By Amelia Williams
Bay City News Foundation
Asian Americans and Pacific Islanders have endured a lot this year, both within and beyond the Bay Area. The AAPI community has historically been integral to the founding of San Francisco, of the Bay Area and California as a whole, thanks to its industrial and cultural contributions, and it continues to inform the zeitgeist that makes the Bay Area what it is today.
It’s important now to show up and support the community for AAPI Heritage Month, and every day after. We’ve compiled a mix of in-person and online events that span music, dance, cinema and history for seasoned locals, visitors and newcomers to enjoy and learn from the vast spectrum of Bay Area residents who identify as part of the AAPI populace.
“The Paper Dreams of Harry Chin” (Through June 18, San Francisco Playhouse, 450 Post St., San Francisco, $15-$100): Playwright Jessica Huang’s award-winning and based-on-a-true-story play explores the repercussions of the Chinese Exclusion Act through Harry Chin, a “paper son” who forges his immigration papers upon arriving in the U.S. https://www.sfplayhouse.org/sfph/
“Seeing Gender” (Now through Sept. 5, Asian Art Museum, 200 Larkin St., San Francisco, $10-$15): In a first for the 50+-year-old institution, the Asian Art Museum of San Francisco has asked four curators to draw from its collection (which comprises more than 18,000 pieces) to explore how Asian artists have explored, imagined and interrogated gender. Maya Hara, Shinhwa Koo, Joanna Lee and Megan Merritt present a 16-piece curation that, much like the Bay Area, illustrates how gender can be “fluid or fixed, divine or sensual, subversive or orthodox.” https://exhibitions.asianart.org/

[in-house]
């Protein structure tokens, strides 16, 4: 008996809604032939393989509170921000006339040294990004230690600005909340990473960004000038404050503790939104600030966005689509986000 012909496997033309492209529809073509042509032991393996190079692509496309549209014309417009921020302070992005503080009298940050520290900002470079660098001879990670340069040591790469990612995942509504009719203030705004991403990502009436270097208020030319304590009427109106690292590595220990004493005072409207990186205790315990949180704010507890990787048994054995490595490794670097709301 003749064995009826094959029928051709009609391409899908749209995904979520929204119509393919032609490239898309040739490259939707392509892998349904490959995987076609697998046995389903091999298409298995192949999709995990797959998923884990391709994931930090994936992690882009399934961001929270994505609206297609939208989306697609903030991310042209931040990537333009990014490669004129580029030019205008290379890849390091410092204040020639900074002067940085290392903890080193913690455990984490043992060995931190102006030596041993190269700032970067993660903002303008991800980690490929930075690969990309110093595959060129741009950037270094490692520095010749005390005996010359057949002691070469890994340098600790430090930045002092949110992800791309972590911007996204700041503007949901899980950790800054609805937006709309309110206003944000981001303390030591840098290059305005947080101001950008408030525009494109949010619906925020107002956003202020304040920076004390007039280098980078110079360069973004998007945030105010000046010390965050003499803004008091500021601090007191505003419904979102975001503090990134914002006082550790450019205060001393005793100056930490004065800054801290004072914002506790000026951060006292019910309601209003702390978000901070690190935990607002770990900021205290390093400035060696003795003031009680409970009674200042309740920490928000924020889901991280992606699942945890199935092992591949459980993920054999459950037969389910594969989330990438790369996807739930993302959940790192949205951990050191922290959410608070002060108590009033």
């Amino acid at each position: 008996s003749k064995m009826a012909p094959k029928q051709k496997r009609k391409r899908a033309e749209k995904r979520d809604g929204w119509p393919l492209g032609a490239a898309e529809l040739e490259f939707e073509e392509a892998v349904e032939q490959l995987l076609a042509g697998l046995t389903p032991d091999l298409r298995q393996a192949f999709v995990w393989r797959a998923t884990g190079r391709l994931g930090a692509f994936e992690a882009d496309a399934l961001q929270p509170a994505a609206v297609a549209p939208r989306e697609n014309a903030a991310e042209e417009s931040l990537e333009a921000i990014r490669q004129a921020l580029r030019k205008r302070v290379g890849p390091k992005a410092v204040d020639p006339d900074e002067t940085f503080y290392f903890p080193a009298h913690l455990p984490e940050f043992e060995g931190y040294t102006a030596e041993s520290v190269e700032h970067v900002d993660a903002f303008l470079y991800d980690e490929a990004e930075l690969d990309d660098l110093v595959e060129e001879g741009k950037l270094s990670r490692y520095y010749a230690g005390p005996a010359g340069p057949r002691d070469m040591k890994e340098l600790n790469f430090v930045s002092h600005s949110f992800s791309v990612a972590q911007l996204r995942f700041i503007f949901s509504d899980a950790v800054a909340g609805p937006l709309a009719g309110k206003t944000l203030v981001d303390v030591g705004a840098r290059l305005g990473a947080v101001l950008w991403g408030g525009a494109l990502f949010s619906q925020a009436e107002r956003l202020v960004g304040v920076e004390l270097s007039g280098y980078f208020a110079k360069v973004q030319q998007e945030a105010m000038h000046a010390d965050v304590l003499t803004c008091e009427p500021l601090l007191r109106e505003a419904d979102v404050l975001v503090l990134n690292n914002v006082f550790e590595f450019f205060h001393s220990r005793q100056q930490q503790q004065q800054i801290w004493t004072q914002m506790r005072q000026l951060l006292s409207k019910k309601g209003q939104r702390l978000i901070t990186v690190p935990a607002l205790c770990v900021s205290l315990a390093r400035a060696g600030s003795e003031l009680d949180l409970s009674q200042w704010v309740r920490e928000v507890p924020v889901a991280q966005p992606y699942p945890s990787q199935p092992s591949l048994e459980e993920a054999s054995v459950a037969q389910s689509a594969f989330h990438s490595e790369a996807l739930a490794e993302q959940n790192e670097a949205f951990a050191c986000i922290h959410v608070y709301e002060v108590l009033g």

“We Are Bruce Lee” (Ongoing, Chinese Historical Society of America, 965 Clay St., San Francisco, $10): Bruce Lee is a Chinese American icon not only of cinema and martial arts, but also culture. This exhibition is a love letter to his legacy, which “transcended race, geography, and culture through uncanny strength and resilience.” https://www.wearebrucelee.org/
Taiwanese American Cultural Festival (10 a.m.-4 p.m. Saturday, Union Square, San Francisco, free): Celebrate the multifaceted culture of Taiwan and its American descendants with a slew of performers, storytellers, food and even tech on display. https://www.tafestival.org/
Emmy-nominated filmmaker James Q. Chan hosts “Chinatown Short Films” (4-6 p.m. Saturday, Clarion Performing Arts Center, San Francisco, $10-$30): James Q. Chan hosts a Q&A and screening of two of his best documentary films, both of which center Asian American icons: “Bloodline” about the famous Vietnamese Californian cuisine chef Tu David Phu, and “Becoming Polka Dot,” chronicling San Francisco Chinatown fashion icon Dorothy Quock. https://www.theclarionsf.org/
Elaine Hsieh Chou with Muriel Leung: “Disorientation” (7 p.m. Saturday, Green Apple Books, 1231 Ninth Ave., San Francisco, free with RSVP): Debut author Elaine Hsieh Chou joins Muriel Leung for a discussion of her book, “Disorientation,” a satire that tackles social issues both big and small while following 29-year-old Ph.D. student Ingrid Yang as she struggles to finish her dissertation. https://www.greenapplebooks.com/event
“HellaDesi Comedy Night” (7 p.m. every Sunday, Neck of the Woods, 406 Clement St., San Francisco, $0-$15): Laughter is medicine, and these Desi comedians want you to take your dose. With standups that have performed for Comedy Central, SF Sketchfest and Cobb’s Comedy Club, among others, the South Asian diaspora in the Bay abounds with giggles. https://sf.funcheap.com/event-series/sfs-desi-comedy-night/
“Guo Pei: Couture Fantasy” Tea, Talk, and Tour (9 a.m.- 1 p.m. May 10, Legion of Honor, 100 34th Ave., San Francisco, $65-$170): The couture designs of Guo Pei exude elegance, craft and opulence, so the Legion of Honor has created a morning worthy of the designer’s new exhibition. A morning tea will be followed by a talk with Jill D’Alessandro, curator of the costume and textile arts for the Fine Arts Museums of San Francisco and a museum tour. https://legionofhonor.famsf.org/events